Michalon Litvin is the author of the work on customs Tatars, Lithuanians and Russians. The manuscript did not come to us as a whole, a work known only from Latin print, published in Basel in 1615. Grasser (publisher of the work) shortened the original text, noting that omitted rest of the work contain only complaints about spoiled customs (but in the text that printed, these complaints do not lack). Thus formed the "Ten excerpts from the works of M. Lytvyn", which was twice translated into Russian.
Contents (full text in Ukrainian)
1. Researchers of Michalon Litvin's treatise mainly engaged in the question of the identity of the author, instead of its source value was not the subject of research.
2. The author of the treatise is likely Wenclaw Mikolaevich (some new observations agree well with his authorship).
3. Litvin's treatise is not a geographical work or travel diary, but a utopian project of reforming the Grand Duchy of Lithuania.
4. Litvin's work better to divide not to the "ten passages", but to eight sections, which form a symmetrical stack structure (Figure 1).
5. The most important source is the Bible, including Tatars description inculcated of the biblical stories of the patriarchs, not by personal observation.
6. The author used the Lithuanian Statut, "Chronicle of Poland" by M. Miechowski. The work of J. Dlugosz he could use only through Miechowski. The depth of historical information of the work does not pass the mid 13 century. (Figure 2).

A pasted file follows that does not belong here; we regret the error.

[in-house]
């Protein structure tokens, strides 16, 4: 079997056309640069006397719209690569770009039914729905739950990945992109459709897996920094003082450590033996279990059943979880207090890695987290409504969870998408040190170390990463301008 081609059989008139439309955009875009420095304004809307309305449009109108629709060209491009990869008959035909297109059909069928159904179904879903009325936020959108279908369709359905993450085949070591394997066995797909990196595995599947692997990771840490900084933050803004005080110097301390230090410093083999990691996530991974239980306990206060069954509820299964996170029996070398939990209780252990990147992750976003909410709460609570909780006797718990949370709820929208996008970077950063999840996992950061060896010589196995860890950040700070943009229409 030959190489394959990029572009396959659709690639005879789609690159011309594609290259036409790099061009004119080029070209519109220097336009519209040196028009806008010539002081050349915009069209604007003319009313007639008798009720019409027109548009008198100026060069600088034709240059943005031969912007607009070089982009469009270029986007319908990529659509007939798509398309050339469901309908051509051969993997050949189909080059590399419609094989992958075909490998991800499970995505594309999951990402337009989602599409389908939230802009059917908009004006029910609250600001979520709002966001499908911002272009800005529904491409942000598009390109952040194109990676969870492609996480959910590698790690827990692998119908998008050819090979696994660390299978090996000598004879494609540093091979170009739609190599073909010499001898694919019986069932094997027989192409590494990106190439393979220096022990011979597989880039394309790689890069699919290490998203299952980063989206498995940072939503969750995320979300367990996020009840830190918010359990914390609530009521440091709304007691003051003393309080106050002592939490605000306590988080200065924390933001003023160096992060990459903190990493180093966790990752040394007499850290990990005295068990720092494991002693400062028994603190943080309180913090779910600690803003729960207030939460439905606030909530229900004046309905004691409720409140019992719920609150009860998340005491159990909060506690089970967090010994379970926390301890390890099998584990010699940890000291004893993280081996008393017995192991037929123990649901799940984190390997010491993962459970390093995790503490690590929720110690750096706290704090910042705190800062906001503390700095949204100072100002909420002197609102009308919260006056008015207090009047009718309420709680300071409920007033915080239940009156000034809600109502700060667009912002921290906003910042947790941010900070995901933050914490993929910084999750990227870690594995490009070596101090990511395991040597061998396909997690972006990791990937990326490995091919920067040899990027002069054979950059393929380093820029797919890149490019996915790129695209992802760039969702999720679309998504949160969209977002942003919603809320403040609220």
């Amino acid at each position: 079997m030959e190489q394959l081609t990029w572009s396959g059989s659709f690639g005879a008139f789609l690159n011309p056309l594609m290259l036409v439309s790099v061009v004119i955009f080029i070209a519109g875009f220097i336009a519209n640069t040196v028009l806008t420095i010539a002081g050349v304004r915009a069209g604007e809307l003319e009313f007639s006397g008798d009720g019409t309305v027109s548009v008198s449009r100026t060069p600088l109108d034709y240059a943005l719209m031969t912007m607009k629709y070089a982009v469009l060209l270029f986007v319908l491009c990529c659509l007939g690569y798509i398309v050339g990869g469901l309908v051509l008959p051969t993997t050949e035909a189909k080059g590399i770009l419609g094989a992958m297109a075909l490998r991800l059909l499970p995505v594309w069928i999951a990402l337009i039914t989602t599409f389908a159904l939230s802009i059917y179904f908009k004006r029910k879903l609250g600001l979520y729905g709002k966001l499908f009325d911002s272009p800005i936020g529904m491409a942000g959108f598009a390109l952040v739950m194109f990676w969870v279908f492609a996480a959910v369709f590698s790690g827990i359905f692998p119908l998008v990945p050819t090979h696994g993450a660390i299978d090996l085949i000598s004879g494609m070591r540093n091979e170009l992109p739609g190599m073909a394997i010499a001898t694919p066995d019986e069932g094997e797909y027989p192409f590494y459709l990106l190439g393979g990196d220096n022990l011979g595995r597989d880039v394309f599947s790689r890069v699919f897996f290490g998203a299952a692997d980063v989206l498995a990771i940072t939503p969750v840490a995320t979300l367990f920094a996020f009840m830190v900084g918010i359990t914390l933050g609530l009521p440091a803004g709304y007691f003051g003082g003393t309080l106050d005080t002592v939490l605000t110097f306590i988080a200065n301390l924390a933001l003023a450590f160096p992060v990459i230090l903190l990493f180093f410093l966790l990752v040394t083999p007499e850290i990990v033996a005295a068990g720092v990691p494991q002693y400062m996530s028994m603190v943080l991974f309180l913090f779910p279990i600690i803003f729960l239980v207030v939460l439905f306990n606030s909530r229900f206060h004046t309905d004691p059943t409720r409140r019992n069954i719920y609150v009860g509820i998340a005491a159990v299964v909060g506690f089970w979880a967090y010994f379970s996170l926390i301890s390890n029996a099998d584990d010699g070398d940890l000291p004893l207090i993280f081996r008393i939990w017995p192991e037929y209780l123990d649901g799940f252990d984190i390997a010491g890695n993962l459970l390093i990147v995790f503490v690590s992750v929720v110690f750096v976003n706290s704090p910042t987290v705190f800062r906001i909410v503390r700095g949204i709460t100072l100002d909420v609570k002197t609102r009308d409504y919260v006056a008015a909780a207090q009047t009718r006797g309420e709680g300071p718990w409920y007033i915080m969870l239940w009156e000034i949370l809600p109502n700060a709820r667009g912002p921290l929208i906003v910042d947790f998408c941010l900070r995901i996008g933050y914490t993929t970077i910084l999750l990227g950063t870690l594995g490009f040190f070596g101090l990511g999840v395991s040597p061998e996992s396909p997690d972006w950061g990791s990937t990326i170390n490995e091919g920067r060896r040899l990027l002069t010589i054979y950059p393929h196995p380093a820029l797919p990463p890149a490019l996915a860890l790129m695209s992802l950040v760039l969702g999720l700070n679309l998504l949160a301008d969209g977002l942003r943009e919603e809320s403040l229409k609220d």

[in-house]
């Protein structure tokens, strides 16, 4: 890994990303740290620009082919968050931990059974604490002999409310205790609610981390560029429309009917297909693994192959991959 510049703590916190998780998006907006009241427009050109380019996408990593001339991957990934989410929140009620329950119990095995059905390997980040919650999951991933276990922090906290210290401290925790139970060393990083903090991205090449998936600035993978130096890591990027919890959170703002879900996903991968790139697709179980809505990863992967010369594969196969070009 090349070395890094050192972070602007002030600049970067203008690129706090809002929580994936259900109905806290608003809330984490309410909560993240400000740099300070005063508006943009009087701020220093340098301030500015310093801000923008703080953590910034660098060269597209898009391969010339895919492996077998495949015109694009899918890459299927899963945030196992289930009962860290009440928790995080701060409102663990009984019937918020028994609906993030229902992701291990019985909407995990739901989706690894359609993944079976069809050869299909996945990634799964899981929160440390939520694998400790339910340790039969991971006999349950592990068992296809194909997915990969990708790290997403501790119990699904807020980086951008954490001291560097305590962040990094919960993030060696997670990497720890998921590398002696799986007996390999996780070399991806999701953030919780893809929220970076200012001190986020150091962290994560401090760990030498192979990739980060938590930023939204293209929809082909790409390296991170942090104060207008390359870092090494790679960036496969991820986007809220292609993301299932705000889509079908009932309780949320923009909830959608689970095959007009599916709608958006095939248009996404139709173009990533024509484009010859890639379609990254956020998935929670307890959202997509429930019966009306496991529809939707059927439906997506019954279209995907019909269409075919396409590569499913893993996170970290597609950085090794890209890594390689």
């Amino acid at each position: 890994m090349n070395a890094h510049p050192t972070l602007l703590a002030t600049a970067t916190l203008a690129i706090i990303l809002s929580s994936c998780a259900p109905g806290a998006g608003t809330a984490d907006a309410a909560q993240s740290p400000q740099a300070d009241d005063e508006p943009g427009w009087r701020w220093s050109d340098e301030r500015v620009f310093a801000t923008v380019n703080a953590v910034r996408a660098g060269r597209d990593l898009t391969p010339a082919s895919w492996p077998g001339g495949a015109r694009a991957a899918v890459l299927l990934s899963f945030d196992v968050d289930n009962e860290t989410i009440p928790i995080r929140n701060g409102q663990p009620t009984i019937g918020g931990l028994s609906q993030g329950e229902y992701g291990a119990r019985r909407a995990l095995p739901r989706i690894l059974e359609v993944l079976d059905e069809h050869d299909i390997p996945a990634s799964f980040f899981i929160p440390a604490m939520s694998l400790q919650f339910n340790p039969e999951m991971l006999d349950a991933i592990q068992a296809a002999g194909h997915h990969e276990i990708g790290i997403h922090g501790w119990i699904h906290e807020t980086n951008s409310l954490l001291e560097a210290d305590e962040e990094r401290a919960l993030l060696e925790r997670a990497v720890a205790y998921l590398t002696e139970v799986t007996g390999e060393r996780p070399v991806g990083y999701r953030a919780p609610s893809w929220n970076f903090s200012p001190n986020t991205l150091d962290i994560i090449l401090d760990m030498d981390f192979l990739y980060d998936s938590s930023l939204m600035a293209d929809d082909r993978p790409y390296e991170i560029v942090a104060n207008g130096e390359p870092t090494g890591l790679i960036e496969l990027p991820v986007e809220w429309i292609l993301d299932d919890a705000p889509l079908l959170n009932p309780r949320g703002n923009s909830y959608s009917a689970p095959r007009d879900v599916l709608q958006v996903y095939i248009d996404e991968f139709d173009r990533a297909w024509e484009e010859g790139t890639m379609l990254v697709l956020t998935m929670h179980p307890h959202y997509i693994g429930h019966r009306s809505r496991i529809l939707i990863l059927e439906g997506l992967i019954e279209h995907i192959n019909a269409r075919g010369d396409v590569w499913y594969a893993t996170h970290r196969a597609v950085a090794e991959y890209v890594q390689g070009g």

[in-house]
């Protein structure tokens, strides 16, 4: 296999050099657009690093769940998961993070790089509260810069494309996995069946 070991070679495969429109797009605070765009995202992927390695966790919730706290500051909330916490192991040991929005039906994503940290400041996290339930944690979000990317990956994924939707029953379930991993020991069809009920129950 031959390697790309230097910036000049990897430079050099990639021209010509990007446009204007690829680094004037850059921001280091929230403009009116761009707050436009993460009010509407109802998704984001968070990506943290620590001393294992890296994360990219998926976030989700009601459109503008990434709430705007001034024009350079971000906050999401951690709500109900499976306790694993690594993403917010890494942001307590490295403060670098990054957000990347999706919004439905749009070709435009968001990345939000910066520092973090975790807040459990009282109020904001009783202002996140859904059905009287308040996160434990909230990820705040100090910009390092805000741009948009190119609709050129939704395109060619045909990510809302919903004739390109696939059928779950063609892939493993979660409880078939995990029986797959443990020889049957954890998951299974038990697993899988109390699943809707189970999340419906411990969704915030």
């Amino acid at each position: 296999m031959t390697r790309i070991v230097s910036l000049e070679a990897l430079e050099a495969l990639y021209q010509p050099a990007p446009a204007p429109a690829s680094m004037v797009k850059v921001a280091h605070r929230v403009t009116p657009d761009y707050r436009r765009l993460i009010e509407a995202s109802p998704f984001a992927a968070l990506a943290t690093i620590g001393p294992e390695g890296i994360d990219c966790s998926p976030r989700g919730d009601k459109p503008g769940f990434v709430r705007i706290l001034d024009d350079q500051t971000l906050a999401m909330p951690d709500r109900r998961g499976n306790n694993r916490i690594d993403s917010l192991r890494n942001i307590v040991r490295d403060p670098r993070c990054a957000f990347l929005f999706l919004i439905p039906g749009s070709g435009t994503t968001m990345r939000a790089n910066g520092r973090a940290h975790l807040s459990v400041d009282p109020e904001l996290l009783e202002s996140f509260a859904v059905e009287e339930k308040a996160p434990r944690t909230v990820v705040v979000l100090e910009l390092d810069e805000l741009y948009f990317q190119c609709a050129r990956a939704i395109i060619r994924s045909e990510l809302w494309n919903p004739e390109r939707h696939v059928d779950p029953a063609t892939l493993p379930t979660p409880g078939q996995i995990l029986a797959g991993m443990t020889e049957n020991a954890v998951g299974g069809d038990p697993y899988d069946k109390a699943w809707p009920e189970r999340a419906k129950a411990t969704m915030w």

7. The author is well acquainted with the history and geography of antiquity, but the specific source of this knowledge is unclear.
8. The author did not use "Treatise on the two Sarmatia" by M. Miechowski, Bychowiec's chronicle (and generally no Ruthenian chronicles).
9. The work has many common points with turkophilic works, common in Western Europe in the 1st half 16 century. It should be viewed in the context of islamophilic direction of Catholic social thought.
10. The treatise has many common points with "Notes on Muscovite Affairs" by S. Herberstein. We can assume that Litvin used Herberstein's draft records in the version that preceded the printed book.
11. Description of Ukraine in Lytvyn's treatise and in Herberstein's "Notes" probably comes from the geographical descriptions compiled during Martin Gastold's rule in Kiev province (1471 – 1482's).
12. Author of treatise familiar with projects of defence of Ukraine made in Lithuania and Poland in 1524 – 1533.
13. This work is not a valuable historical sources, instead it is a very valuable source for the history of social thought and the Reformation in Lithuania.
The author expresses appreciation to J. Dashkevich for attention to this work and helpful comments.
The article finished 4 Jun 1998
First published: Zharkikh M. Treatise Myhalona Litvin in 1615 as a social utopia and historical source. – Zapysky Naukovoho tovarystva im.Shevchenka (Lviv), 2000, v. 240, p. 7 – 42.